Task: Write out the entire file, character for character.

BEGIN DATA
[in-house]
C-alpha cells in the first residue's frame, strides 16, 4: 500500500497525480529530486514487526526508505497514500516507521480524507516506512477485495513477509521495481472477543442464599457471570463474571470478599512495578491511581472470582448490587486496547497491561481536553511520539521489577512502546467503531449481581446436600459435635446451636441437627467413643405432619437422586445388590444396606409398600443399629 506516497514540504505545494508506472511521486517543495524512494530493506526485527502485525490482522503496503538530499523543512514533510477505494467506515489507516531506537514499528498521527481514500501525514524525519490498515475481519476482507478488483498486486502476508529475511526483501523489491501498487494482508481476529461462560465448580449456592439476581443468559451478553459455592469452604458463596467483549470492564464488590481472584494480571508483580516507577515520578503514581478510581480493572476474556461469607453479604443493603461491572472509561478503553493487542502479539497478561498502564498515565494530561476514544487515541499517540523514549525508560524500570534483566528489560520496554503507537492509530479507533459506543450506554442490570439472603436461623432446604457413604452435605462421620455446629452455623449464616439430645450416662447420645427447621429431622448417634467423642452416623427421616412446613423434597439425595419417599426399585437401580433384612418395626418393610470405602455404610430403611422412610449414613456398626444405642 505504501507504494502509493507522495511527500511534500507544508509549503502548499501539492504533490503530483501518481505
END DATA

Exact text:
[in-house]
C-alpha cells in the first residue's frame, strides 16, 4: 500500500497525480529530486514487526526508505497514500516507521480524507516506512477485495513477509521495481472477543442464599457471570463474571470478599512495578491511581472470582448490587486496547497491561481536553511520539521489577512502546467503531449481581446436600459435635446451636441437627467413643405432619437422586445388590444396606409398600443399629 506516497514540504505545494508506472511521486517543495524512494530493506526485527502485525490482522503496503538530499523543512514533510477505494467506515489507516531506537514499528498521527481514500501525514524525519490498515475481519476482507478488483498486486502476508529475511526483501523489491501498487494482508481476529461462560465448580449456592439476581443468559451478553459455592469452604458463596467483549470492564464488590481472584494480571508483580516507577515520578503514581478510581480493572476474556461469607453479604443493603461491572472509561478503553493487542502479539497478561498502564498515565494530561476514544487515541499517540523514549525508560524500570534483566528489560520496554503507537492509530479507533459506543450506554442490570439472603436461623432446604457413604452435605462421620455446629452455623449464616439430645450416662447420645427447621429431622448417634467423642452416623427421616412446613423434597439425595419417599426399585437401580433384612418395626418393610470405602455404610430403611422412610449414613456398626444405642 505504501507504494502509493507522495511527500511534500507544508509549503502548499501539492504533490503530483501518481505